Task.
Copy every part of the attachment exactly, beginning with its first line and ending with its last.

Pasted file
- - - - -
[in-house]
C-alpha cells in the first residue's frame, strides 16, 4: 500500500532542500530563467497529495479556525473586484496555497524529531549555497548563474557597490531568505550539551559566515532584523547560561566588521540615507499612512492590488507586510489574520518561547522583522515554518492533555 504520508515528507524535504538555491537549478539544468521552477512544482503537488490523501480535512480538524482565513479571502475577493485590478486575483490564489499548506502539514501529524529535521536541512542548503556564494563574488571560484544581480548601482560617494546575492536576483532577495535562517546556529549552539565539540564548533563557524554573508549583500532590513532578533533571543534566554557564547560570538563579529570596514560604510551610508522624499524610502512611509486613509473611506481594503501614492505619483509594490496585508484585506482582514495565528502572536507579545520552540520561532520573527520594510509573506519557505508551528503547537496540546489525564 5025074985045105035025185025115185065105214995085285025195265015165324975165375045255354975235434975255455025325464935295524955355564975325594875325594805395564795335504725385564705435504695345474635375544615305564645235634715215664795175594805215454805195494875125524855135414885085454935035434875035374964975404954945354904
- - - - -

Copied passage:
[in-house]
C-alpha cells in the first residue's frame, strides 16, 4: 500500500532542500530563467497529495479556525473586484496555497524529531549555497548563474557597490531568505550539551559566515532584523547560561566588521540615507499612512492590488507586510489574520518561547522583522515554518492533555 504520508515528507524535504538555491537549478539544468521552477512544482503537488490523501480535512480538524482565513479571502475577493485590478486575483490564489499548506502539514501529524529535521536541512542548503556564494563574488571560484544581480548601482560617494546575492536576483532577495535562517546556529549552539565539540564548533563557524554573508549583500532590513532578533533571543534566554557564547560570538563579529570596514560604510551610508522624499524610502512611509486613509473611506481594503501614492505619483509594490496585508484585506482582514495565528502572536507579545520552540520561532520573527520594510509573506519557505508551528503547537496540546489525564 5025074985045105035025185025115185065105214995085285025195265015165324975165375045255354975235434975255455025325464935295524955355564975325594875325594805395564795335504725385564705435504695345474635375544615305564645235634715215664795175594805215454805195494875125524855135414885085454935035434875035374964975404954945354904